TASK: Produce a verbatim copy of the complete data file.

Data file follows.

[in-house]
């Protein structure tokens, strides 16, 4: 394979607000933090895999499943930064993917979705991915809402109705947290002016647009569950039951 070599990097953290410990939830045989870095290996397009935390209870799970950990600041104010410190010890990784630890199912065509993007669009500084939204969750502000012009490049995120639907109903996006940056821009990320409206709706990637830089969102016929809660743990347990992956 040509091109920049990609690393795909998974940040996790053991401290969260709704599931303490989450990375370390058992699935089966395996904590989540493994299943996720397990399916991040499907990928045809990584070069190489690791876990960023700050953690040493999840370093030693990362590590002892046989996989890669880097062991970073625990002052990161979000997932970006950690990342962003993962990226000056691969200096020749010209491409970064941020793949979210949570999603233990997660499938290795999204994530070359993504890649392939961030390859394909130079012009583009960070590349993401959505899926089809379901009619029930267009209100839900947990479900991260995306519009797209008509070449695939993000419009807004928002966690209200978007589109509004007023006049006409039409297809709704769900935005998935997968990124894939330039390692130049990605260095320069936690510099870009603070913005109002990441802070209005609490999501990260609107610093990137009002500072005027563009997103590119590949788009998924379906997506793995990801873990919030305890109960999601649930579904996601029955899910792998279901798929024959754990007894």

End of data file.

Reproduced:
[in-house]
């Protein structure tokens, strides 16, 4: 394979607000933090895999499943930064993917979705991915809402109705947290002016647009569950039951 070599990097953290410990939830045989870095290996397009935390209870799970950990600041104010410190010890990784630890199912065509993007669009500084939204969750502000012009490049995120639907109903996006940056821009990320409206709706990637830089969102016929809660743990347990992956 040509091109920049990609690393795909998974940040996790053991401290969260709704599931303490989450990375370390058992699935089966395996904590989540493994299943996720397990399916991040499907990928045809990584070069190489690791876990960023700050953690040493999840370093030693990362590590002892046989996989890669880097062991970073625990002052990161979000997932970006950690990342962003993962990226000056691969200096020749010209491409970064941020793949979210949570999603233990997660499938290795999204994530070359993504890649392939961030390859394909130079012009583009960070590349993401959505899926089809379901009619029930267009209100839900947990479900991260995306519009797209008509070449695939993000419009807004928002966690209200978007589109509004007023006049006409039409297809709704769900935005998935997968990124894939330039390692130049990605260095320069936690510099870009603070913005109002990441802070209005609490999501990260609107610093990137009002500072005027563009997103590119590949788009998924379906997506793995990801873990919030305890109960999601649930579904996601029955899910792998279901798929024959754990007894």